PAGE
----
There is something particularly disquieting about this brand of bias, because there is a power asymmetry. The unconscious screener shapes what the conscious “you” gets to see, but the conscious “you” doesn’t have veto power over that decision. Of course, you could try to shift your attention or change your goals once you are aware of them, but by then it may be too late. The unconscious always has a head start.
Personal contact between people of different races has always been seen as a powerful way to reduce prejudice. As the world becomes increasingly multicultural and globalized, these unconscious blinders might make us immune to that diversity. We cannot get to know or learn from people if we look right through them. The modern world might magnify these effects in a second way, because the power of the unconscious is greatest when our attention is under the heaviest demands. In today’s multitasking world, when we split our attention between Facebook and real friends, between our kindles and our kids, between our laptops and our loved ones, we delegate ever more to the unconscious. It makes you wonder who you have looked at today and have not seen.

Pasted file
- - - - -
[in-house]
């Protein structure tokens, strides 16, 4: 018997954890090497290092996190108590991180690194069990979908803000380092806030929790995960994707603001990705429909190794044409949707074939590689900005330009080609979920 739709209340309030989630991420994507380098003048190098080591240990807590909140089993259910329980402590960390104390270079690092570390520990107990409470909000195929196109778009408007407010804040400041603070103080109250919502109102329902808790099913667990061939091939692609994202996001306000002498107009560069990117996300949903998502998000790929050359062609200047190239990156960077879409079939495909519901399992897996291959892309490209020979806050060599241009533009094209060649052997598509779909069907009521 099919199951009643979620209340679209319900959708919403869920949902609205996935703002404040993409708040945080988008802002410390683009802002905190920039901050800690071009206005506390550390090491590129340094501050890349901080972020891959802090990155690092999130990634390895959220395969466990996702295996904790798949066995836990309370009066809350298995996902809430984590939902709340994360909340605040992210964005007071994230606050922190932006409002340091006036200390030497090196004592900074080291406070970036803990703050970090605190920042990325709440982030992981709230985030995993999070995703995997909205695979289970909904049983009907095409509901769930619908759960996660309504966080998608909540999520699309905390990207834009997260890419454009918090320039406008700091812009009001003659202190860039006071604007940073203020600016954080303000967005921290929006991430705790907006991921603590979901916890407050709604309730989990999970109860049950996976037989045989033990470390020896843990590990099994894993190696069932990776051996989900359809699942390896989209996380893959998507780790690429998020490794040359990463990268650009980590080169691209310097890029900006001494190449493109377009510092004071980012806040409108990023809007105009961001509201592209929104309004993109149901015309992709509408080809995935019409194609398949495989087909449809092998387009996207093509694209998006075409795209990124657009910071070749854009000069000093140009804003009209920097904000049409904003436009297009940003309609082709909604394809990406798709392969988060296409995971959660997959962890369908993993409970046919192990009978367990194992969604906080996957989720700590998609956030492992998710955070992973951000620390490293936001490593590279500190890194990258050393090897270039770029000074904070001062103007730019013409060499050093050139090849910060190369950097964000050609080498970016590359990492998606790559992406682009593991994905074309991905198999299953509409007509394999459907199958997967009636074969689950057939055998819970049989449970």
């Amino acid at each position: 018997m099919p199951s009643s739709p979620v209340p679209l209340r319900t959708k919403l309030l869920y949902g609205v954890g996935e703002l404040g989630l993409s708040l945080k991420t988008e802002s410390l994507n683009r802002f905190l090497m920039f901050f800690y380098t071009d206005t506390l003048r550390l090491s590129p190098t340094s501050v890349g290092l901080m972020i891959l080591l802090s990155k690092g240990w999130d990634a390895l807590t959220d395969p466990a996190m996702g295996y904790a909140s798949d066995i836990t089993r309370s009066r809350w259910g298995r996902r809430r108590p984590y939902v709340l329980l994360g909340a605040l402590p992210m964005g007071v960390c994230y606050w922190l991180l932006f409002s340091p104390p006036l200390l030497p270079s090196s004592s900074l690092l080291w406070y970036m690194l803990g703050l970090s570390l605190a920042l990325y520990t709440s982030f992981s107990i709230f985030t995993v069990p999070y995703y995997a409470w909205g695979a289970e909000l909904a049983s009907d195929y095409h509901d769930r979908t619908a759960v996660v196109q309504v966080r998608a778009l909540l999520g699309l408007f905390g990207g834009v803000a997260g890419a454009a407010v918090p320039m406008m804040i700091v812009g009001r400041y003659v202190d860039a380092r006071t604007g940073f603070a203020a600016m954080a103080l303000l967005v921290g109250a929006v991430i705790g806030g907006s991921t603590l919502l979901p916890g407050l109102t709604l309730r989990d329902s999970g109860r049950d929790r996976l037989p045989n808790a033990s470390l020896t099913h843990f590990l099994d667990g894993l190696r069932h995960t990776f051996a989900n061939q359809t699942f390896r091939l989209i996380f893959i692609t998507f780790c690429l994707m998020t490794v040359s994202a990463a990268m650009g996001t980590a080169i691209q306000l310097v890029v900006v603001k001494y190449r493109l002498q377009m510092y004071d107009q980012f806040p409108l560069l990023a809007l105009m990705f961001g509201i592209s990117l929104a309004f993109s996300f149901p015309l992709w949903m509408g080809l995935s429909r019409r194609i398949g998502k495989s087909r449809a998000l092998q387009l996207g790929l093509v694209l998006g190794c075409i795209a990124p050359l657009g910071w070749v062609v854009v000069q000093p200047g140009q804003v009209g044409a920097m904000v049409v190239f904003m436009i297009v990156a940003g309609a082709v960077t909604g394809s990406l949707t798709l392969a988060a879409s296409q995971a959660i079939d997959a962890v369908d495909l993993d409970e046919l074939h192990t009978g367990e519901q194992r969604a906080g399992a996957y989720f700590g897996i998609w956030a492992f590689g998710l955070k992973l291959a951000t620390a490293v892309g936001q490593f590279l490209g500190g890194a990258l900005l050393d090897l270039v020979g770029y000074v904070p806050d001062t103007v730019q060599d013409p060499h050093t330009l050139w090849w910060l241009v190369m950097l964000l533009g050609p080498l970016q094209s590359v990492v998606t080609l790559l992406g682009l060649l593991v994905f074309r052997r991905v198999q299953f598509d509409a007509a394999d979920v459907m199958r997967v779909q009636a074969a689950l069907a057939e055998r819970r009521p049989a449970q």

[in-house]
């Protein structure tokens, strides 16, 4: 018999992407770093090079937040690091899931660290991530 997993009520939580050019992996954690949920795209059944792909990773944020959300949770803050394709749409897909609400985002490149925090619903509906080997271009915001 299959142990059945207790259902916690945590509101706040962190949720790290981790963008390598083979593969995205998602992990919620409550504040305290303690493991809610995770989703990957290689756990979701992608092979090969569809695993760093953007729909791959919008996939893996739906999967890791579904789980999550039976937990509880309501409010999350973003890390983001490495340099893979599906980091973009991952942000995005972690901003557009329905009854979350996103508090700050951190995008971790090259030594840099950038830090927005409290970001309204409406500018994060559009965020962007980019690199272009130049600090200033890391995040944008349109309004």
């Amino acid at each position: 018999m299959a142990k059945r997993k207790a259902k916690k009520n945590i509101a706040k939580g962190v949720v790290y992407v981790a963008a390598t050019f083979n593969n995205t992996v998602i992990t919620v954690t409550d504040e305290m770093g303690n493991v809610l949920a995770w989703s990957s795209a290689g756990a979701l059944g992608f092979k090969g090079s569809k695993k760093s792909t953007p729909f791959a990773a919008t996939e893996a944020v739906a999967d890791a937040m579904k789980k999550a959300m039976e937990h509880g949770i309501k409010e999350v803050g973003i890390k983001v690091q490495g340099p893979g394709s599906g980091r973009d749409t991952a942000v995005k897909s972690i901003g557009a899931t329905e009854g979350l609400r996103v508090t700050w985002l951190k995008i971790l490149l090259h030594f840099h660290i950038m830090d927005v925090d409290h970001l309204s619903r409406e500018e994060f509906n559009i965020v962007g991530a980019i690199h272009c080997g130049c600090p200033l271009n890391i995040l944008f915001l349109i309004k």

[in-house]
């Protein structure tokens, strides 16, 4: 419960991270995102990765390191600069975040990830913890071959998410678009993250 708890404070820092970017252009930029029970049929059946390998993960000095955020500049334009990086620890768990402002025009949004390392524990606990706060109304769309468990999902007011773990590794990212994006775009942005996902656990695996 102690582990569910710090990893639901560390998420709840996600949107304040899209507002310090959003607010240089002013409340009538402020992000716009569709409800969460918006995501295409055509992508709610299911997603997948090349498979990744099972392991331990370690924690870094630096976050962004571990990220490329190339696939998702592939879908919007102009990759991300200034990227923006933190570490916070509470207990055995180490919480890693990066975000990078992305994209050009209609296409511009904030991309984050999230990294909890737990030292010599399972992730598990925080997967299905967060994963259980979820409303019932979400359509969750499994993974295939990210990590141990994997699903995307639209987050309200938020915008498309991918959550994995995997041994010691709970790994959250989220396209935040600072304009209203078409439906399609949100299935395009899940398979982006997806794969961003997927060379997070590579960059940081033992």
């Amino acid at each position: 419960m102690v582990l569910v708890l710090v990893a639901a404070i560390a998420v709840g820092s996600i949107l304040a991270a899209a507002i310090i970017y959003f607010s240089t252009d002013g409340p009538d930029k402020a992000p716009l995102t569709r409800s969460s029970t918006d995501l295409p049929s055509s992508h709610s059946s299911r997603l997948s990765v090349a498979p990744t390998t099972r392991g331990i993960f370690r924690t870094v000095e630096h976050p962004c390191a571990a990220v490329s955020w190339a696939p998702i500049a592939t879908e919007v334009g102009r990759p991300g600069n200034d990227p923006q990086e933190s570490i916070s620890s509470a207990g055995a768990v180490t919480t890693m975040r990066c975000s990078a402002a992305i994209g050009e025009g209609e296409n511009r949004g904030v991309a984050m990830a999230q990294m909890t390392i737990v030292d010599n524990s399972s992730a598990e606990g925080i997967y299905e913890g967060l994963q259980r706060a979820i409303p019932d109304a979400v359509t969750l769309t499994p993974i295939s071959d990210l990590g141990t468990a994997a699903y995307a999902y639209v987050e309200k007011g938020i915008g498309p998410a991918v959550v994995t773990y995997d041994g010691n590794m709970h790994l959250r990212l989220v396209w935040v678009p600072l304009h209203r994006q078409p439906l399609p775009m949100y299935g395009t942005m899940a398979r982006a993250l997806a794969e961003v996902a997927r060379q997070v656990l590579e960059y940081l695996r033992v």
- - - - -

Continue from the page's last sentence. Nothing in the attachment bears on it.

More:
Are you a scientist who specializes in neuroscience, cognitive science, or psychology? And have you read a recent peer-reviewed paper that you would like to write about? Please send suggestions to Mind Matters editor Gareth Cook, a Pulitzer prize-winning journalist and regular contributor to NewYorker.com. He can be reached at garethideas AT gmail.com or Twitter @garethideas.